Anna Maria Key Swell Statistics, All Year: All Swell – Any Wind
This picture illustrates the variation of swells directed at Anna Maria Key over a normal year. It is based on 28003 NWW3 model predictions since 2006 (values every 3 hours). The wave model does not forecast surf and wind right at the coast so we have chosen the optimum grid node based on what we know about Anna Maria Key. In the case of Anna Maria Key, the best grid node is 26 km away (16 miles).
The rose diagram illustrates the distribution of swell directions and swell sizes, while the graph at the bottom shows the same thing but lacks direction information. Five colours illustrate increasing wave sizes. Blue shows the smallest swells, less that 0.5m (1.5 feet) high. These were forecast 80% of the time. Green and yellow show increasing swell sizes and red represents the largest swells, greater than >3m (>10ft). In either graph, the area of any colour is proportional to how frequently that size swell occurs.
The diagram suggests that the prevailing swell direction, shown by the largest spokes, was NW, whereas the the most common wind blows from the ENE. Because the wave model grid is offshore, sometimes a strong offshore wind blows largest waves away from Anna Maria Key and away from the coast. We group these with the no surf category of the bar chart. To avoid confusion we don't show these in the rose diagram. Because wind determines whether or not waves are surfable at Anna Maria Key, you can select a similar diagram that shows only the swells that were predicted to coincide with glassy or offshore wind conditions. During a typical year, swells large enough to cause good for surfing waves at Anna Maria Key run for about 20% of the time.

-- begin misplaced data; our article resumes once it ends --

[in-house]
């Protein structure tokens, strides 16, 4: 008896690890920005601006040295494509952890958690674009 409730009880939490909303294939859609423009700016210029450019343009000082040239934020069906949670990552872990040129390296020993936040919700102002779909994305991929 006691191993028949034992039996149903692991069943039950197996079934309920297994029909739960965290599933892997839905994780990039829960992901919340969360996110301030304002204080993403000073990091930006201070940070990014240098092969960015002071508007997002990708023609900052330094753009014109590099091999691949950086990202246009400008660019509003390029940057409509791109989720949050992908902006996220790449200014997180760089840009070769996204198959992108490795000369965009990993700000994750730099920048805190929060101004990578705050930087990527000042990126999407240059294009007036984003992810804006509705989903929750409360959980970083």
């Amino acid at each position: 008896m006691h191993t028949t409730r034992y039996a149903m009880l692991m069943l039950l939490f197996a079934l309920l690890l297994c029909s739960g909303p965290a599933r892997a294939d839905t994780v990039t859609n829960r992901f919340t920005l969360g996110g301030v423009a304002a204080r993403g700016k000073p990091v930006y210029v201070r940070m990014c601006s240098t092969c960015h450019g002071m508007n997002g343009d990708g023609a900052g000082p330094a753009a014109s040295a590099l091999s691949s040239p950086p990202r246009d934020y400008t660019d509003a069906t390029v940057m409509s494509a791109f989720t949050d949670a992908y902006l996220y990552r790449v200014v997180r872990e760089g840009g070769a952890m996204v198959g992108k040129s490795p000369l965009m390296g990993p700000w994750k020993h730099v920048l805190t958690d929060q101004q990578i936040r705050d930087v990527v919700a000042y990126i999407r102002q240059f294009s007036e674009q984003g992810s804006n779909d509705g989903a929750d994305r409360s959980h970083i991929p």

IMPORTANT: Beta version feature! Swell heights are open water values from NWW3. There is no attempt to model near-shore effects. Coastal wave heights will generally be less, especially if the break does not have unobstructed exposure to the open ocean.